The situation of E. A. Poe was different from theirs. He had none of their associations. He knew the extraordinary nature of his own genius. It was not recognized. He felt his own dependent situation. He had himself stricken away the sole hand that sustained him. He went forth to fight the host of passions within, and to combat the hostile interests without. He died as he had lived, a Bohemian, selfish in the development of his own genius, jealous of all pretenders, and indifferent to the accidents of fortune which might befall him. We regret his misfortunes, deplore his unhappy career, and admire the intellectual resources which rose superior to the calamities that surrounded and destroyed him.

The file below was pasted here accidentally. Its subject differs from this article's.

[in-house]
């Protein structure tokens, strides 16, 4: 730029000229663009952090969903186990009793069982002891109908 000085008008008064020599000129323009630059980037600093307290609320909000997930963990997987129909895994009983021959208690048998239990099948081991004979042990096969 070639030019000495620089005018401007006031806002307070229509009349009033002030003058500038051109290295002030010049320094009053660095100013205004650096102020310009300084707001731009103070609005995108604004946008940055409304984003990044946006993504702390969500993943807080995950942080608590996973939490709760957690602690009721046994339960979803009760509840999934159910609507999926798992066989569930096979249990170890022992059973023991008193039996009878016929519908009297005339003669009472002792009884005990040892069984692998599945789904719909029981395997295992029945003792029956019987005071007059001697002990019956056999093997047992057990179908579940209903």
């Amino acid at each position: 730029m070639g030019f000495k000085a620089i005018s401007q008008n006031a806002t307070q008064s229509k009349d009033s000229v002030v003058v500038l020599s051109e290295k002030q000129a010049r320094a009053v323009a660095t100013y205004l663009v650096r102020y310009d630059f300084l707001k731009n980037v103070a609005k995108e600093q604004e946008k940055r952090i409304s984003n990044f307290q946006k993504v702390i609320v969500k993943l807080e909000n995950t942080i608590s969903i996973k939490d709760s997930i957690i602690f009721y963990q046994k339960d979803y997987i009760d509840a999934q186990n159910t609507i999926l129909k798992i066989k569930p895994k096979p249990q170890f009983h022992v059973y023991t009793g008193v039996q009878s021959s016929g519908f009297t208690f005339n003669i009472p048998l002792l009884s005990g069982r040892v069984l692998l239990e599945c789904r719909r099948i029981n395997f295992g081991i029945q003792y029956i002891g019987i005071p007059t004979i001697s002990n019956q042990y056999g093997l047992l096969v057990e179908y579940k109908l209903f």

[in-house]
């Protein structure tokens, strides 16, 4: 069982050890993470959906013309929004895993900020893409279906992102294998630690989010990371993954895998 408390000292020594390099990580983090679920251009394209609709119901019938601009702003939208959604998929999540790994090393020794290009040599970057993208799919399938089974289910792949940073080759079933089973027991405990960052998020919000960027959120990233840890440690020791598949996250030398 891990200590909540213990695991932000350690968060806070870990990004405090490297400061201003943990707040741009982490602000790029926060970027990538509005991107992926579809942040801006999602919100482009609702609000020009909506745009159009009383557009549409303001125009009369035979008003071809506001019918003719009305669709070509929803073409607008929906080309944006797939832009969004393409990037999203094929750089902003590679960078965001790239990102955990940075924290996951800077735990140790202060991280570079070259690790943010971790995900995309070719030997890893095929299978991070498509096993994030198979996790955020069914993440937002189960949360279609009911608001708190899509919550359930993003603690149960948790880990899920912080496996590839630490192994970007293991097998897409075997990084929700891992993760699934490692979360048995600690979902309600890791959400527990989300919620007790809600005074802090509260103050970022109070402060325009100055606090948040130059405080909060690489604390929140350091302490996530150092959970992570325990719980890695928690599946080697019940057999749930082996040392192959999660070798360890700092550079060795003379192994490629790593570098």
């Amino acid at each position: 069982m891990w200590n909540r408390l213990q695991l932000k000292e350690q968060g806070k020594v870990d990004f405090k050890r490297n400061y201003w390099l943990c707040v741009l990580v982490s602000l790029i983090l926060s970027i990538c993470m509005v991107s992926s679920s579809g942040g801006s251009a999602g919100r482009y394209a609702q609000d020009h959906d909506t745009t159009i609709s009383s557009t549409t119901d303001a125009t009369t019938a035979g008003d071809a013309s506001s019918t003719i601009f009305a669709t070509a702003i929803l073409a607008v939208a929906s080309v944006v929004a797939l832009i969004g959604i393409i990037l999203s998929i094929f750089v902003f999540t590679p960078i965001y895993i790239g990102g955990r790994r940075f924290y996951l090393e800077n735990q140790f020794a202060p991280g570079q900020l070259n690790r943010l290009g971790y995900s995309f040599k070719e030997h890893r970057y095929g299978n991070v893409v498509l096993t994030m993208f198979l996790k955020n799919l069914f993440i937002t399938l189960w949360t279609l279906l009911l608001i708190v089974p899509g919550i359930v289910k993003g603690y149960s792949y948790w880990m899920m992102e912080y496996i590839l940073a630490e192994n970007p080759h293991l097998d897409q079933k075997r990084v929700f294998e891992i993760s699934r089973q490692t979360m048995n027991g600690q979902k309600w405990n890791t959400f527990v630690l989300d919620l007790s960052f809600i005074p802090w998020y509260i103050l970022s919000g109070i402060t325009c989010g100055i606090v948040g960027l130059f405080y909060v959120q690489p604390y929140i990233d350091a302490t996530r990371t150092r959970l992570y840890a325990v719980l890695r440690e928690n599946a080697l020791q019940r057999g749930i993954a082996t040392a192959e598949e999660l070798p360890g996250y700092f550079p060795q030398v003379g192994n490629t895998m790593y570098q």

The list of University contemporaries of Poe is as follows: Rev. Upton Beall, minster in the Episcopal Church; Rev. Phillip Slaughter, minister in the Episcopal Church; Hon. R. M. T. Hunter, United States Senator; Hon. Robert Toombs, of Georgia, who came to the University after having graduated at Columbia, N. Y.; Hon. A. H. H. Stuart, House of Representatives and Senate, Confederate States, and Secretary of the Interior; Hon. Wm. Ballard Preston, House of Representatives and Senate, Confederate States; Hon. John Preston, a distunguished orator and stateman; Hon. Thomas Swann, United States Senator and Governor of Maryland; Hon. William Daniel, General Court of Virginia; Hon. T. S. Gholson, General Court of Virginia; Hon. Thomas H. Bayley, House of Representatives, United States; Hon. Wm. G. Jones, Judge of the Court of Alabama; Hon. Mr. King, of Louisiana; A. Wigfall, of South Carolina, Senator from Texas; W. M. Murphy, of Alabama, a distinguished advocate; C. L. Mosby, Esq., Representative in the Legislature, and among the leaders of the Virginia bar; Gov. Harrison, professor of ancient languages in the University of Virginia; H. Tutwiler, an eminent teacher; D. L. Boyd, a useful member of the Legislature and prominent advocate of internal improvements; Gen. J. Bankhead Magruder, U. S. A. and C. S. A.; Zaccheus Lee, an eloquent and able advocate. There were others who attained distinction as legislators, journalists, and in other professions. They went forth as a sample of what Mr. Jefferson intended. They were few in number compared with the many thousands who have since so well illustrated the value of the noble institution of which they were alumni. They were the pioneers who met the early difficulties of the situation. [column 7:] Though some of them may have wavered a moment under the unsuspected dangers which beset them, they rallied, stood firm to their principles, maintained and advanced the ground which had been assigned them.